A lack of federal dollars has delayed (until now), amongst other projects, the implementation of a major component of the Food Safety Modernization Act (FSMA): the establishment of five Food Safety Integrated Centers of Excellence. Section 210 of the Act stipulates that the Center of Disease Control (CDC) will be in charge of creating these five centers, that will “serve as resources for Federal, State, and local public health professionals to respond to foodborne illness outbreaks.”
The estimated cost of the centers would total approximately $2.75 million dollars, and federal funding has not come through to foot the bill. An article from Food Safety News this past March stated that the centers were to “be modeled on the close working relationship among the University of Minnesota School of Public Health, the Minnesota Department of Health, and the Minnesota Department of Agriculture, which has been credited for helping trace Salmonella outbreaks in 2009 to peppers and peanut butter.”
Indeed, the CDC stuck VERY closely with this model, as it was recently announced that the Minnesota Department of Health and the University of Minnesota’s School of Public Health were charged with creating a Food Safety Center of Excellence. The CDC awarded $199, 970 to fund the operation. The Center in Minnesota, like other forthcoming centers are meant to “create partnerships with health departments and schools of public health to leverage resources to improve foodborne illness outbreak surveillance and investigations”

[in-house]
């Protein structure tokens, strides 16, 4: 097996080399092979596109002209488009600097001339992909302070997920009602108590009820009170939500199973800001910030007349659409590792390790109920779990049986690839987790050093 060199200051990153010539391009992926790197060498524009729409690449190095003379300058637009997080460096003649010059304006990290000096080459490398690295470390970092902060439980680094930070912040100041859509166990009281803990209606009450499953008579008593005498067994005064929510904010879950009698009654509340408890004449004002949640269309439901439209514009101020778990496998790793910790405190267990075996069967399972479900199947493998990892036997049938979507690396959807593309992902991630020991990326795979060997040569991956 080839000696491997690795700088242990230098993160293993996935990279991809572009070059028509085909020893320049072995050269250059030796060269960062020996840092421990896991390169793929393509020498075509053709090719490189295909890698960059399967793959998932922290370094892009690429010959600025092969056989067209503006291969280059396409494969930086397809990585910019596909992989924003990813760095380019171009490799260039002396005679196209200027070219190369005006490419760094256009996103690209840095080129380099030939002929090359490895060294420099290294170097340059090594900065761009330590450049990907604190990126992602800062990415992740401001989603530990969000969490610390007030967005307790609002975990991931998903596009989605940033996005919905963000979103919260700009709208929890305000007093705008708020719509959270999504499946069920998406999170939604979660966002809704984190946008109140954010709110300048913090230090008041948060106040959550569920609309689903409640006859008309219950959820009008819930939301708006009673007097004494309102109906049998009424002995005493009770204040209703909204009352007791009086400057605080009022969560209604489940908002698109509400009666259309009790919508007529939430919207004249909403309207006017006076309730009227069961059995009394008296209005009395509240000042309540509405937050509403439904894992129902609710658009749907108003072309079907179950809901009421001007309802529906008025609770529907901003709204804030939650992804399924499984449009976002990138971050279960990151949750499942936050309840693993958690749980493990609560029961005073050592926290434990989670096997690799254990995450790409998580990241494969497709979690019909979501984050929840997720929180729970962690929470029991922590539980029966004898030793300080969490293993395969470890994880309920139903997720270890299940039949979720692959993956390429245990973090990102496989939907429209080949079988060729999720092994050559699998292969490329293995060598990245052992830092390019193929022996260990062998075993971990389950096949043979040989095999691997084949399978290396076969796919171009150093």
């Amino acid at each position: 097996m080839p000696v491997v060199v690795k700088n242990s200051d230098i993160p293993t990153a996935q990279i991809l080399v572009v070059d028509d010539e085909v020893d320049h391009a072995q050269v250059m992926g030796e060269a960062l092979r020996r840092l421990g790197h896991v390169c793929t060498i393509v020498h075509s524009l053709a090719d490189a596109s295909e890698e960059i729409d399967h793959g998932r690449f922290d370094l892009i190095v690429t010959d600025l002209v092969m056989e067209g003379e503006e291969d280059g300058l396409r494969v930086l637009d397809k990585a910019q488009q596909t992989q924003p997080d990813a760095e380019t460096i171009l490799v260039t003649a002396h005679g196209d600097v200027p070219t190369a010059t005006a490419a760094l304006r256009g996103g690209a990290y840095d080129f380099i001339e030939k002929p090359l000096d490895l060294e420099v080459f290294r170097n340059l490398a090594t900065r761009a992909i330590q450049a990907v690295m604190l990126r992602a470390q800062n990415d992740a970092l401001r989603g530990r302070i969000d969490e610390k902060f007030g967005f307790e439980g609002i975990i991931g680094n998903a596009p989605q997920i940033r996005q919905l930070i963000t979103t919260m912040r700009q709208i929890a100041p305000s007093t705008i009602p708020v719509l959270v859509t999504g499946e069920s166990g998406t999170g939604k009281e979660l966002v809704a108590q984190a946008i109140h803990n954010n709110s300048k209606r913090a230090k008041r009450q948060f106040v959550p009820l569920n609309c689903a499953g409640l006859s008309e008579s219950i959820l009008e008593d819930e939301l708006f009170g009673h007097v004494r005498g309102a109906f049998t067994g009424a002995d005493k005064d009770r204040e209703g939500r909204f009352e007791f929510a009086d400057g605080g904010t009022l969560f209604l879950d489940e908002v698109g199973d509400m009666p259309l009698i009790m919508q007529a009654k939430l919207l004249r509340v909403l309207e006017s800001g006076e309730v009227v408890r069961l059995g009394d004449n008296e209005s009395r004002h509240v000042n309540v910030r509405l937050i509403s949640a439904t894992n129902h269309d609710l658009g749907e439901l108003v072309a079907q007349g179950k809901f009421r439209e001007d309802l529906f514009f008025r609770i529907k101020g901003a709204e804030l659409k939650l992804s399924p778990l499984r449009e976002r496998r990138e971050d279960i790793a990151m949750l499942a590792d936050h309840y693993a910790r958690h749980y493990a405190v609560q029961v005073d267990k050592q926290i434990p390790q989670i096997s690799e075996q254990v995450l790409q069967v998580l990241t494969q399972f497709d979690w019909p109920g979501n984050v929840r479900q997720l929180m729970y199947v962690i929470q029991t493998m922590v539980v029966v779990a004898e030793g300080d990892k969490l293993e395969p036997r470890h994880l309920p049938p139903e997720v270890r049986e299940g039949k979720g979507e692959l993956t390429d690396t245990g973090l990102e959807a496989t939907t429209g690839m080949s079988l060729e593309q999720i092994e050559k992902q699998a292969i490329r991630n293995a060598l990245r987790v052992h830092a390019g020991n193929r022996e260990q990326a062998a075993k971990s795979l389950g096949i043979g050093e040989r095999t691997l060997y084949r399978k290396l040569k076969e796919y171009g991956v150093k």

Though the Jan. 4, 2012 due date to designate all of the centers has long since passed, the CDC states that it will continue to plan for the centers as soon as funding does become available. With the recent news that The House Appropriations Subcommittee on Agriculture “approved funding for the U.S. Department of Agriculture and the U.S. Food and Drug Administration for the fiscal year 2013 with no new funding for food safety” the future of other centers remains unclear. For more information on the FSMA and food safety concerns, check in with your local inspector or check out information from the CDC and FDA.